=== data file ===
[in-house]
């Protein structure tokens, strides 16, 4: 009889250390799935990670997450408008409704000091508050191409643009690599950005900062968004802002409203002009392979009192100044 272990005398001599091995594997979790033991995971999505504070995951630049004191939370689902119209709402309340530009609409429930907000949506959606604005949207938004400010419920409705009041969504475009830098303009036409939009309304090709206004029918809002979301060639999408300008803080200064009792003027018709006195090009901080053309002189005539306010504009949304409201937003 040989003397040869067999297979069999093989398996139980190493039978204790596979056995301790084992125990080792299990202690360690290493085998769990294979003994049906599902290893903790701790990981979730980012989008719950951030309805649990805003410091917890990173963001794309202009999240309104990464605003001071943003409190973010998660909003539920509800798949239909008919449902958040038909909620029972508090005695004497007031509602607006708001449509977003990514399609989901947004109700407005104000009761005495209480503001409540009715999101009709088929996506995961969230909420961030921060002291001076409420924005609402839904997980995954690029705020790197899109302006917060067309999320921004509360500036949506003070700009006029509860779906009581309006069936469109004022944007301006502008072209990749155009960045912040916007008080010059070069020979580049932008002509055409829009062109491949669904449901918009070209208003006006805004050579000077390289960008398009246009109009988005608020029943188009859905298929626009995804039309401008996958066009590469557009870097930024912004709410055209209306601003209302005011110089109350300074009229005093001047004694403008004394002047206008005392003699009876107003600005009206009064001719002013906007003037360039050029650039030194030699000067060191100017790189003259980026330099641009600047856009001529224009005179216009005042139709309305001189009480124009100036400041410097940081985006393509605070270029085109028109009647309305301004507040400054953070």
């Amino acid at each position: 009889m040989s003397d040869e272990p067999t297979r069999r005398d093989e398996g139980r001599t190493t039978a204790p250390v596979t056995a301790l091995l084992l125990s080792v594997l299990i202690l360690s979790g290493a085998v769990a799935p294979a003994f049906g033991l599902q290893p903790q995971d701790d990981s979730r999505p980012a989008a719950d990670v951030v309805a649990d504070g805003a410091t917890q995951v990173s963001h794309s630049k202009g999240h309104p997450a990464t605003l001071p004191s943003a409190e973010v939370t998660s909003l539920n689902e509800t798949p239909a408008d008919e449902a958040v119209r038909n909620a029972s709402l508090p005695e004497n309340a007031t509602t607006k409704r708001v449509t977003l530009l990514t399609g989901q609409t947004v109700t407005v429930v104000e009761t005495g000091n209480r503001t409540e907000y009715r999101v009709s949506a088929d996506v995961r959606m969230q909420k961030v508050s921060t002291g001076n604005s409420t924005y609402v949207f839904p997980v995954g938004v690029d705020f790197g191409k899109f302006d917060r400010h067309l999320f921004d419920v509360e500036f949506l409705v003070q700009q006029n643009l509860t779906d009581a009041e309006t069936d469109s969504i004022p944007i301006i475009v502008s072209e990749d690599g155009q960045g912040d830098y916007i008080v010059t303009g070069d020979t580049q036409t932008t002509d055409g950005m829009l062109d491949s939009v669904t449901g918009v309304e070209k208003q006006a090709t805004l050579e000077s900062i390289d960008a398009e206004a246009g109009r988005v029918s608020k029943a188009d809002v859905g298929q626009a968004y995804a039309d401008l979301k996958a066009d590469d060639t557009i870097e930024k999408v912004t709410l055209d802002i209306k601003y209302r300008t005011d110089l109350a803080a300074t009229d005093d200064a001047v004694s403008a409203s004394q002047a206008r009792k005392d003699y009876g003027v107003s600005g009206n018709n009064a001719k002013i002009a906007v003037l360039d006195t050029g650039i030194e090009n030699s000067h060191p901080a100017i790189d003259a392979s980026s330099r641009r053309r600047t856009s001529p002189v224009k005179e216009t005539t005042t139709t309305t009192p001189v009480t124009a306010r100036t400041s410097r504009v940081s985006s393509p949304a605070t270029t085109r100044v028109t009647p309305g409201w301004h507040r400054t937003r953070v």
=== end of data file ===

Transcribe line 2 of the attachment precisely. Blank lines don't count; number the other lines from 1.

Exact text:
């Protein structure tokens, strides 16, 4: 009889250390799935990670997450408008409704000091508050191409643009690599950005900062968004802002409203002009392979009192100044 272990005398001599091995594997979790033991995971999505504070995951630049004191939370689902119209709402309340530009609409429930907000949506959606604005949207938004400010419920409705009041969504475009830098303009036409939009309304090709206004029918809002979301060639999408300008803080200064009792003027018709006195090009901080053309002189005539306010504009949304409201937003 040989003397040869067999297979069999093989398996139980190493039978204790596979056995301790084992125990080792299990202690360690290493085998769990294979003994049906599902290893903790701790990981979730980012989008719950951030309805649990805003410091917890990173963001794309202009999240309104990464605003001071943003409190973010998660909003539920509800798949239909008919449902958040038909909620029972508090005695004497007031509602607006708001449509977003990514399609989901947004109700407005104000009761005495209480503001409540009715999101009709088929996506995961969230909420961030921060002291001076409420924005609402839904997980995954690029705020790197899109302006917060067309999320921004509360500036949506003070700009006029509860779906009581309006069936469109004022944007301006502008072209990749155009960045912040916007008080010059070069020979580049932008002509055409829009062109491949669904449901918009070209208003006006805004050579000077390289960008398009246009109009988005608020029943188009859905298929626009995804039309401008996958066009590469557009870097930024912004709410055209209306601003209302005011110089109350300074009229005093001047004694403008004394002047206008005392003699009876107003600005009206009064001719002013906007003037360039050029650039030194030699000067060191100017790189003259980026330099641009600047856009001529224009005179216009005042139709309305001189009480124009100036400041410097940081985006393509605070270029085109028109009647309305301004507040400054953070």